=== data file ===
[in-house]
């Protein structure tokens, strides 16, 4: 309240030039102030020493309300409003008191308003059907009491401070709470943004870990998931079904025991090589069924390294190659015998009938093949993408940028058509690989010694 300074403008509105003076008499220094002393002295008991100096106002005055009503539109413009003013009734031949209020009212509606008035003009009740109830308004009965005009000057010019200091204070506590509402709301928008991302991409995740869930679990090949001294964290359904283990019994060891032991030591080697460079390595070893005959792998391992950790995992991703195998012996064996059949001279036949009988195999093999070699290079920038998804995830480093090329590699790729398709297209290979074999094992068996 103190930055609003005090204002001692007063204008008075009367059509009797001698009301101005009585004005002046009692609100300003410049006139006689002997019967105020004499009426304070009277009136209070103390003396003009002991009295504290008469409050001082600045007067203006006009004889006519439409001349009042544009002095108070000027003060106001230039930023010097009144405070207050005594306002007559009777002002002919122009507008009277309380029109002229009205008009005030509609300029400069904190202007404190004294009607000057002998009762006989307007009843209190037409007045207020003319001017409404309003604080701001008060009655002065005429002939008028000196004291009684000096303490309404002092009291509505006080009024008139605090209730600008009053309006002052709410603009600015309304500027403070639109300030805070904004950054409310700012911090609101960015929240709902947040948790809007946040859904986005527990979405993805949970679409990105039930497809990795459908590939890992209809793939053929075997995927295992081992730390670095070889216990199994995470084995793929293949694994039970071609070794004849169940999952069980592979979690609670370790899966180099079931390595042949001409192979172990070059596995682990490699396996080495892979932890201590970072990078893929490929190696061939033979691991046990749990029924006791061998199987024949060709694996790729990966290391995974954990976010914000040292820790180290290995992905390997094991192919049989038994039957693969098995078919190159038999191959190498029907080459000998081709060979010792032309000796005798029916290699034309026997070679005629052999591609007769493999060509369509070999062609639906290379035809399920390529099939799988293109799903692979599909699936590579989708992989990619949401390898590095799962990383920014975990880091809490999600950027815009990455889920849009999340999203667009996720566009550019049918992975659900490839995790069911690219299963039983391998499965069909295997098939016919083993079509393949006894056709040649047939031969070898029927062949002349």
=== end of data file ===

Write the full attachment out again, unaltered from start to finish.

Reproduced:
[in-house]
């Protein structure tokens, strides 16, 4: 309240030039102030020493309300409003008191308003059907009491401070709470943004870990998931079904025991090589069924390294190659015998009938093949993408940028058509690989010694 300074403008509105003076008499220094002393002295008991100096106002005055009503539109413009003013009734031949209020009212509606008035003009009740109830308004009965005009000057010019200091204070506590509402709301928008991302991409995740869930679990090949001294964290359904283990019994060891032991030591080697460079390595070893005959792998391992950790995992991703195998012996064996059949001279036949009988195999093999070699290079920038998804995830480093090329590699790729398709297209290979074999094992068996 103190930055609003005090204002001692007063204008008075009367059509009797001698009301101005009585004005002046009692609100300003410049006139006689002997019967105020004499009426304070009277009136209070103390003396003009002991009295504290008469409050001082600045007067203006006009004889006519439409001349009042544009002095108070000027003060106001230039930023010097009144405070207050005594306002007559009777002002002919122009507008009277309380029109002229009205008009005030509609300029400069904190202007404190004294009607000057002998009762006989307007009843209190037409007045207020003319001017409404309003604080701001008060009655002065005429002939008028000196004291009684000096303490309404002092009291509505006080009024008139605090209730600008009053309006002052709410603009600015309304500027403070639109300030805070904004950054409310700012911090609101960015929240709902947040948790809007946040859904986005527990979405993805949970679409990105039930497809990795459908590939890992209809793939053929075997995927295992081992730390670095070889216990199994995470084995793929293949694994039970071609070794004849169940999952069980592979979690609670370790899966180099079931390595042949001409192979172990070059596995682990490699396996080495892979932890201590970072990078893929490929190696061939033979691991046990749990029924006791061998199987024949060709694996790729990966290391995974954990976010914000040292820790180290290995992905390997094991192919049989038994039957693969098995078919190159038999191959190498029907080459000998081709060979010792032309000796005798029916290699034309026997070679005629052999591609007769493999060509369509070999062609639906290379035809399920390529099939799988293109799903692979599909699936590579989708992989990619949401390898590095799962990383920014975990880091809490999600950027815009990455889920849009999340999203667009996720566009550019049918992975659900490839995790069911690219299963039983391998499965069909295997098939016919083993079509393949006894056709040649047939031969070898029927062949002349």